CLEVELAND — Starting pitching has been the problem for the Indians as of late, but their new-and-improved offense certainly hasn’t provided a remedy.
Cleveland’s lineup scored in just one inning Wednesday night at Progressive Field as the Red Sox wrapped up the series with a 6-3 victory.
Since beginning the season with two straight wins, Cleveland has lost eight of its last 11 games, while scoring more than two runs in just two of their last six.
More photos below.
Indians starter Justin Masterson’s outing began shakily, with the right-hander allowing the first five batters he faced to reach base — four on hits. Boston, which loaded the bases in four of the five innings Masterson worked, scored three times in the opening inning to snap the pitcher’s scoreless innings streak at 19.
He entered the night owning a sparkling 3-0 record and 0.41 ERA over his first three starts, but allowed four runs on 11 hits and five walks in five innings.
“I made some good pitches early on and they were able to put some balls where guys weren’t,” Masterson said. “I can’t be too upset because I made some decent pitches. They’re professional hitters and did a good job of it.
“They weren’t finding people. That was pretty much the biggest part of it.”
The Red Sox were patient and worked Masterson to the opposite field for much of his ineffective outing.
“They made him work really hard,” manager Terry Francona said. “Their approach to him was very good. They all stayed in the middle of the field or went the opposite way. He had to pitch out of a lot of traffic. He had to bob and weave, and he pitched out of it for the most part.”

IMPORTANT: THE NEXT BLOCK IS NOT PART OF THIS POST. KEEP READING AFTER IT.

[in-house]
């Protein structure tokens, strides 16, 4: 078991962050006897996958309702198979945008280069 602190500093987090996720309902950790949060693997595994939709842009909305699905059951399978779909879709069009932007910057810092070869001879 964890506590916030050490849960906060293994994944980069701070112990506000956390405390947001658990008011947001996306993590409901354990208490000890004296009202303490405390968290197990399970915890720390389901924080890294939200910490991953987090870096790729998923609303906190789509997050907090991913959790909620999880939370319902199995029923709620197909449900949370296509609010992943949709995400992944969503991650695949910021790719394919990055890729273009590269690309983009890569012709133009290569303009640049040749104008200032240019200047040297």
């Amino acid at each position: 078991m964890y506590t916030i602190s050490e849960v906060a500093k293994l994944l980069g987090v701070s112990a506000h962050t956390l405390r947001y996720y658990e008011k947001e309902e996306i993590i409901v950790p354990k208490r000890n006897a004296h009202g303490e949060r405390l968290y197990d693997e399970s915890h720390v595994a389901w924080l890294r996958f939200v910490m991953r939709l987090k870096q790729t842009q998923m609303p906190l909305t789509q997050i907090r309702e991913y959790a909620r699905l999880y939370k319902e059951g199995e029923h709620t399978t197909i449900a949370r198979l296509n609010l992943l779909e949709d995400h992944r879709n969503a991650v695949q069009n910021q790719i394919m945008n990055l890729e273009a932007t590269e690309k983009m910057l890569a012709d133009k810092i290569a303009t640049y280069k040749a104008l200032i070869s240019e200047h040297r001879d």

The Indians trailed 5-0 before they were finally able to get to Boston starter Alfredo Aceves.
After leaving the bases loaded when Asdrubal Cabrera lined to right field in the fifth, Carlos Santana walked to lead off the following inning. Nick Swisher followed with his second home run of the year, a drive over the center-field wall on a 1-1 pitch.
Jason Giambi followed Swisher with a towering drive to right-center for his first homer and first hit as an Indian.
With the 430th homer of his career, Giambi, 42, became the third-oldest Cleveland player to go deep behind Sam Rice (44) in 1934 and Dave Winfield (43) in 1995.
Once the Indians got to Boston’s bullpen, they had no chance. A trio of relievers — right-handers Junichi Tazawa, Koji Uehara and Andrew Bailey — held Cleveland hitless over the final three innings.
Tazawa relieved Aceves in the sixth and retired three straight before striking out the side in the seventh. Uehara struck out two of the three batters he faced in the eighth, while Bailey accomplished the same feat in the ninth to earn his first save of the season.
One of Cleveland’s biggest offensive contributors in the past, Cabrera, a two-time all-star shortstop, is scuffling at the plate. He is batting just .118 (6-for-51) with two homers, three RBIs and a whopping 16 strikeouts.
It’s a surprising start for a player that said he was in the best shape of his life this spring.
“He looks to me like he’s OK,” said Francona, whose club went 0-for-7 with runners in scoring position. “He’s been through this. He’s played a lot of baseball. As cold as he is through maybe 50 at-bats, his next 50 he’ll be just that hot. That’s just the way it is with good players. And he’s every bit of that.”